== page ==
I’ve loved the Lower East Side since I moved to the City six years ago. In addition to being full of amazing restaurants and nightlife, it’s the birthplace of punk, and rich in history, having been home to a large percentage of immigrants to NYC in the early twentieth century. There’s a lot to learn and a lot to do here, with Little Italy and Chinatown still being hubs of international cuisine and culture. Here are (some of) my LES favorites.
Maman: Very, very charming café. In competition with Donut Plant for my favorite quick breakfast. They have great coffee and a ton of fresh pastries and other breakfast foods (get the quiche, any kind). I think they also have lunch, I just tend to go early in the day. It’s a really good spot to sit and work, if you can find a seat. They get quite crowded at times. Technically it’s on the border between Little Italy and Soho, but I tend to start there when wandering the LES.
LES Crepes & Taqueria: Just discovered this lovely little place recently, one night spent squabbling with my best friend over where to go for dinner. It ended up being an amazing, cheap choice. Obviously they serve both Mexican food and crepes, which is an odd but wonderful combination. Lots of options…we both had the nachos and were very pleased.
Freeman’s: A moody, hearty little tavern at the end of an alley just south of Houston Street. I am a huge fan of their artichoke dip and mac n’ cheese. Very cozy—perfect for winter in the City.
Milk and Cream: Cereal themed ice cream shop—there are only two flavors (vanilla and cookie dough) but a ton of toppings. This is some of the best ice cream in the City. I love it almost as much as I love Milk Bar.
169 Bar: A classic LES bar, over a hundred years old. It’s campy and weird, in a very good way. There’s a leopard print pool table, lots of neon lights, and quite randomly a huge fish tank. I was recently told they’re kind of New Orleans themed, which makes sense given the seafood heavy menu and year-round Mardi Gras energy. They serve food until closing, and it’s all pretty good. I love their mac n’ cheese. It does come with ketchup on it, which seems normal to me because I’ve been dousing mac n’ cheese in ketchup since I started eating solid food, but I understand it may alarm some people.
Clockwork: My favorite Lower East Side bar. They describe themselves as a punk rock bar, and I would say that’s pretty accurate. Their aesthetic doesn’t feel put-on or like they’re trying too hard. It’s a typical dive turned up a notch. The walls are literally covered in graffiti and look cool in pictures (probably why multiple editorials have been shot here). I even like their theme nights, and I don’t like theme nights. The bartenders are very friendly and tend to give free beers if you stay a while and order enough. I actually don’t drink, despite going out almost every weekend, so I literally spend $5 and got a dozen cranberry and seltzers. It’s dirty and genuine. My kind of place.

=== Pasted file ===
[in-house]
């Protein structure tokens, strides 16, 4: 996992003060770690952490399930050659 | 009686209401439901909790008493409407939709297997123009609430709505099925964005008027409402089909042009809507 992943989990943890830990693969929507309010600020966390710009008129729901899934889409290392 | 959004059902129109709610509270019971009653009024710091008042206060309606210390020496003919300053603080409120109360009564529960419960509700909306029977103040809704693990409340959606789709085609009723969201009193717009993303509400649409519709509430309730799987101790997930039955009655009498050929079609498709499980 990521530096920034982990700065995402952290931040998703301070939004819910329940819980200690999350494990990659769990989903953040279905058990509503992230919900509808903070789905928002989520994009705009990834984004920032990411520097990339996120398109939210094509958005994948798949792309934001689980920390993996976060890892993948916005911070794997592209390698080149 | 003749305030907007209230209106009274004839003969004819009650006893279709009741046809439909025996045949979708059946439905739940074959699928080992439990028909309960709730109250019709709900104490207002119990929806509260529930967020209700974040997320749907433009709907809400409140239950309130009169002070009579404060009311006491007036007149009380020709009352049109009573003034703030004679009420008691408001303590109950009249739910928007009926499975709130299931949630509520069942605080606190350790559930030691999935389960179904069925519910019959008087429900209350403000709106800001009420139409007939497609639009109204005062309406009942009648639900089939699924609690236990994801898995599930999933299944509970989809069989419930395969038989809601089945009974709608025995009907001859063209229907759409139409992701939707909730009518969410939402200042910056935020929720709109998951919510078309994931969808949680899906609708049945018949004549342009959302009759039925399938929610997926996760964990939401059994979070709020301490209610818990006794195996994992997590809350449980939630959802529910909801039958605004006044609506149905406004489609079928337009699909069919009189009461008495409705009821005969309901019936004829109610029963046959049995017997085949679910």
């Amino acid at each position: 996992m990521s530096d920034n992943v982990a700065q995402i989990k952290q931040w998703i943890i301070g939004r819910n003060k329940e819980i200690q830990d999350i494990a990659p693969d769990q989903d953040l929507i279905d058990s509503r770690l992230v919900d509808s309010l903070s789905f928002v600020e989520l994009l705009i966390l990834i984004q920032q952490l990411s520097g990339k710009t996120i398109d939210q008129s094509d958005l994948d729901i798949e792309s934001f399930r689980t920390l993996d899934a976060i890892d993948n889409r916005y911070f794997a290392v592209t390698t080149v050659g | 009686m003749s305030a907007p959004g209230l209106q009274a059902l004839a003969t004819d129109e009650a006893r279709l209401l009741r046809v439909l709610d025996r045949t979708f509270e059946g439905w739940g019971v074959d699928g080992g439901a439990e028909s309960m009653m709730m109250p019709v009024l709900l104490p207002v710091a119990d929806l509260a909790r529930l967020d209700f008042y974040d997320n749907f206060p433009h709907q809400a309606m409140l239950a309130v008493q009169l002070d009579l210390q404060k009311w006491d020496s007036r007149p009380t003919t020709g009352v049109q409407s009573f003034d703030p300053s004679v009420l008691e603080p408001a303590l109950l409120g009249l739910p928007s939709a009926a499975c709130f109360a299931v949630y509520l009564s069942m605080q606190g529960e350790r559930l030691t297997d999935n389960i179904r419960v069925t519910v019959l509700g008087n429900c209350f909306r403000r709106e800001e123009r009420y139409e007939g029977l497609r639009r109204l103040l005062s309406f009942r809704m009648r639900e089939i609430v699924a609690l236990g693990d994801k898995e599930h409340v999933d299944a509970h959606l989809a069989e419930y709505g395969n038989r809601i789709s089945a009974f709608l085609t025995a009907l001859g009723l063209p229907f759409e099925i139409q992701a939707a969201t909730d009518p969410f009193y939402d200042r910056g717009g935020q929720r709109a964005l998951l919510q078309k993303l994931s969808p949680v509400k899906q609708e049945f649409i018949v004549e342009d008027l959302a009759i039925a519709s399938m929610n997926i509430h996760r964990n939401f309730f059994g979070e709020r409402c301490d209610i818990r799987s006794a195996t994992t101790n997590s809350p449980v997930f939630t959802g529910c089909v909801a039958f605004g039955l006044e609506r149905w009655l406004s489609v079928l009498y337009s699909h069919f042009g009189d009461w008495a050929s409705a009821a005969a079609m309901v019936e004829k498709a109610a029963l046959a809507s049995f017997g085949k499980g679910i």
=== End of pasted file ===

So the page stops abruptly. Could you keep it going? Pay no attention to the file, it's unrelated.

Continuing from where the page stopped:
Donut Plant: Their peanut butter and jelly donut is probably my favorite quick NYC breakfast. Another New York classic. I can’t decide if I prefer their fluffy puffy donuts or the denser cake donuts. Every flavor is perfect.
Cheeky Sandwiches: Amazing southern cooking out of a little shoebox shop. They have filling, perfectly cooked, and very cheap sandwiches. Also wonderful desserts (beignets, bread pudding). Be warned, it’s a little hard to find. I spent a while wandering around looking for the new location, but it was totally worth it.
Katz’s Deli: Of fucking course. Everyone knows this place, if only from When Harry Met Sally. But it’s iconic for a reason. Classic Jewish deli, with extremely generous sandwiches and an atmosphere so intensely New York you’ll want to cry (maybe that’s just me). This was one of the first places I went when I moved here, and it’s been a constant in my life ever since.
The Ludlow Hotel: I love sitting in the Ludlow Hotel lobby to write, especially during the holiday season. It’s just south of Houston street. Easy to find due to a really cool neon sign (DIRTY) hanging outside the entrance. I usually spend several hours writing there when I go, because wifi is free and they let you sit around and not buy anything. There’s a huge, gorgeous fireplace to sit by and the restaurant off the lobby (Dirty French) is pretty good too.
The Tenement Museum: If you’re looking for something to do other than eat and drink, and assuming you have some interest in history, I really recommend this place. It’s a fascinating glimpse into the lives of immigrants in the early twentieth century. It’s actually located in an old tenement building, and has reconstructions of apartments immigrants of different backgrounds would’ve lived in. Really interesting stuff.